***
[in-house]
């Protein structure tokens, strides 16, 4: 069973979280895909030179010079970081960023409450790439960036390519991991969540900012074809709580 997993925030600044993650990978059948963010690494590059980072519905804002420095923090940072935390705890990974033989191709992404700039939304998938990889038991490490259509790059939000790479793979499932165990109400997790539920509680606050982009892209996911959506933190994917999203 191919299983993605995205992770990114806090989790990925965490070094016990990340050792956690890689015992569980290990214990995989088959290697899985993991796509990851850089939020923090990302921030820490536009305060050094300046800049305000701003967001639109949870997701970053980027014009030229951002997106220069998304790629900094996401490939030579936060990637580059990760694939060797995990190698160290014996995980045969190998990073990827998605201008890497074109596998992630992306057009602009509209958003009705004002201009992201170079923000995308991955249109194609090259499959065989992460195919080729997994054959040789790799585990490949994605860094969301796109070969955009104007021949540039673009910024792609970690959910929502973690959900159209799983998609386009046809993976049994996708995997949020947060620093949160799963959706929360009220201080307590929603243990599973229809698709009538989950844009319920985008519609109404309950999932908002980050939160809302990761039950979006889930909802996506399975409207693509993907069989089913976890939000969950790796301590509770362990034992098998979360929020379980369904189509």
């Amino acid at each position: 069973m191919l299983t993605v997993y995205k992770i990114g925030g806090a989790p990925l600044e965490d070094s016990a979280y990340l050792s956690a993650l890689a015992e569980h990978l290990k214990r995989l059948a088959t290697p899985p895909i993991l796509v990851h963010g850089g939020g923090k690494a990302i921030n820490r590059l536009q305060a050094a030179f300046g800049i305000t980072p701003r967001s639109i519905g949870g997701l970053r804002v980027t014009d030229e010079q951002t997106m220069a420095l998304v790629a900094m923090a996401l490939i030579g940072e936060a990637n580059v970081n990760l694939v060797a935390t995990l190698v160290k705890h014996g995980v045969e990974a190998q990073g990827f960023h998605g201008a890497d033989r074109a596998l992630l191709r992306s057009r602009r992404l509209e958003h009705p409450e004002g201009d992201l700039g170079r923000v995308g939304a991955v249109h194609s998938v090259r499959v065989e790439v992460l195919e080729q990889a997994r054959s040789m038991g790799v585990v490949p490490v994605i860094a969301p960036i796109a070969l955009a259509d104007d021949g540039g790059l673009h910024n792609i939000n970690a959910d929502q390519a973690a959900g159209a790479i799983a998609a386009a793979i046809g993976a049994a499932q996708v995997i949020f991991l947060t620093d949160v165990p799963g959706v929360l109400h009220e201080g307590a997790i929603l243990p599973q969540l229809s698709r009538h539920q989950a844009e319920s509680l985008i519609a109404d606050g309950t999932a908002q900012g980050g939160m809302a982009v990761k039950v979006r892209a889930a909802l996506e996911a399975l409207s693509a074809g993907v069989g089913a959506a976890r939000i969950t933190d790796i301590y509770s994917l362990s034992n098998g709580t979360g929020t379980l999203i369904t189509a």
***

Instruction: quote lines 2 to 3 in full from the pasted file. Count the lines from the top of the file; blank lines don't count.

């Protein structure tokens, strides 16, 4: 069973979280895909030179010079970081960023409450790439960036390519991991969540900012074809709580 997993925030600044993650990978059948963010690494590059980072519905804002420095923090940072935390705890990974033989191709992404700039939304998938990889038991490490259509790059939000790479793979499932165990109400997790539920509680606050982009892209996911959506933190994917999203 191919299983993605995205992770990114806090989790990925965490070094016990990340050792956690890689015992569980290990214990995989088959290697899985993991796509990851850089939020923090990302921030820490536009305060050094300046800049305000701003967001639109949870997701970053980027014009030229951002997106220069998304790629900094996401490939030579936060990637580059990760694939060797995990190698160290014996995980045969190998990073990827998605201008890497074109596998992630992306057009602009509209958003009705004002201009992201170079923000995308991955249109194609090259499959065989992460195919080729997994054959040789790799585990490949994605860094969301796109070969955009104007021949540039673009910024792609970690959910929502973690959900159209799983998609386009046809993976049994996708995997949020947060620093949160799963959706929360009220201080307590929603243990599973229809698709009538989950844009319920985008519609109404309950999932908002980050939160809302990761039950979006889930909802996506399975409207693509993907069989089913976890939000969950790796301590509770362990034992098998979360929020379980369904189509």
């Amino acid at each position: 069973m191919l299983t993605v997993y995205k992770i990114g925030g806090a989790p990925l600044e965490d070094s016990a979280y990340l050792s956690a993650l890689a015992e569980h990978l290990k214990r995989l059948a088959t290697p899985p895909i993991l796509v990851h963010g850089g939020g923090k690494a990302i921030n820490r590059l536009q305060a050094a030179f300046g800049i305000t980072p701003r967001s639109i519905g949870g997701l970053r804002v980027t014009d030229e010079q951002t997106m220069a420095l998304v790629a900094m923090a996401l490939i030579g940072e936060a990637n580059v970081n990760l694939v060797a935390t995990l190698v160290k705890h014996g995980v045969e990974a190998q990073g990827f960023h998605g201008a890497d033989r074109a596998l992630l191709r992306s057009r602009r992404l509209e958003h009705p409450e004002g201009d992201l700039g170079r923000v995308g939304a991955v249109h194609s998938v090259r499959v065989e790439v992460l195919e080729q990889a997994r054959s040789m038991g790799v585990v490949p490490v994605i860094a969301p960036i796109a070969l955009a259509d104007d021949g540039g790059l673009h910024n792609i939000n970690a959910d929502q390519a973690a959900g159209a790479i799983a998609a386009a793979i046809g993976a049994a499932q996708v995997i949020f991991l947060t620093d949160v165990p799963g959706v929360l109400h009220e201080g307590a997790i929603l243990p599973q969540l229809s698709r009538h539920q989950a844009e319920s509680l985008i519609a109404d606050g309950t999932a908002q900012g980050g939160m809302a982009v990761k039950v979006r892209a889930a909802l996506e996911a399975l409207s693509a074809g993907v069989g089913a959506a976890r939000i969950t933190d790796i301590y509770s994917l362990s034992n098998g709580t979360g929020t379980l999203i369904t189509a």